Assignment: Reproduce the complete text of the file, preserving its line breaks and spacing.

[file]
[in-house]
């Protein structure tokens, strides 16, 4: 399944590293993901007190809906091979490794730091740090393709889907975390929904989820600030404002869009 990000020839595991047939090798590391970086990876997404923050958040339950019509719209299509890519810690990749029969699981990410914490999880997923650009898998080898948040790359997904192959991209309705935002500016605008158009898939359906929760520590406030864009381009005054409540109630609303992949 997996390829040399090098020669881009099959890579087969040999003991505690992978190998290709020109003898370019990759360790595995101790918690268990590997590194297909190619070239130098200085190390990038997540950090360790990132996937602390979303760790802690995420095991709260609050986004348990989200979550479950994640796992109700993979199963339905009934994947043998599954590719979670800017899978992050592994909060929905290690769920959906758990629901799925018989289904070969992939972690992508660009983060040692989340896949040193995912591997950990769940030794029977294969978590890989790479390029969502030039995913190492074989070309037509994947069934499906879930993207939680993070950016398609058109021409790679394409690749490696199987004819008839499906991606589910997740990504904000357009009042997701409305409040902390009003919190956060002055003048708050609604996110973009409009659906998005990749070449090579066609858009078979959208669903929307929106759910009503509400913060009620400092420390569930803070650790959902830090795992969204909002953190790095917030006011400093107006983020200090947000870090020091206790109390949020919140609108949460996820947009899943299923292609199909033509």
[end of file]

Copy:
[in-house]
């Protein structure tokens, strides 16, 4: 399944590293993901007190809906091979490794730091740090393709889907975390929904989820600030404002869009 990000020839595991047939090798590391970086990876997404923050958040339950019509719209299509890519810690990749029969699981990410914490999880997923650009898998080898948040790359997904192959991209309705935002500016605008158009898939359906929760520590406030864009381009005054409540109630609303992949 997996390829040399090098020669881009099959890579087969040999003991505690992978190998290709020109003898370019990759360790595995101790918690268990590997590194297909190619070239130098200085190390990038997540950090360790990132996937602390979303760790802690995420095991709260609050986004348990989200979550479950994640796992109700993979199963339905009934994947043998599954590719979670800017899978992050592994909060929905290690769920959906758990629901799925018989289904070969992939972690992508660009983060040692989340896949040193995912591997950990769940030794029977294969978590890989790479390029969502030039995913190492074989070309037509994947069934499906879930993207939680993070950016398609058109021409790679394409690749490696199987004819008839499906991606589910997740990504904000357009009042997701409305409040902390009003919190956060002055003048708050609604996110973009409009659906998005990749070449090579066609858009078979959208669903929307929106759910009503509400913060009620400092420390569930803070650790959902830090795992969204909002953190790095917030006011400093107006983020200090947000870090020091206790109390949020919140609108949460996820947009899943299923292609199909033509």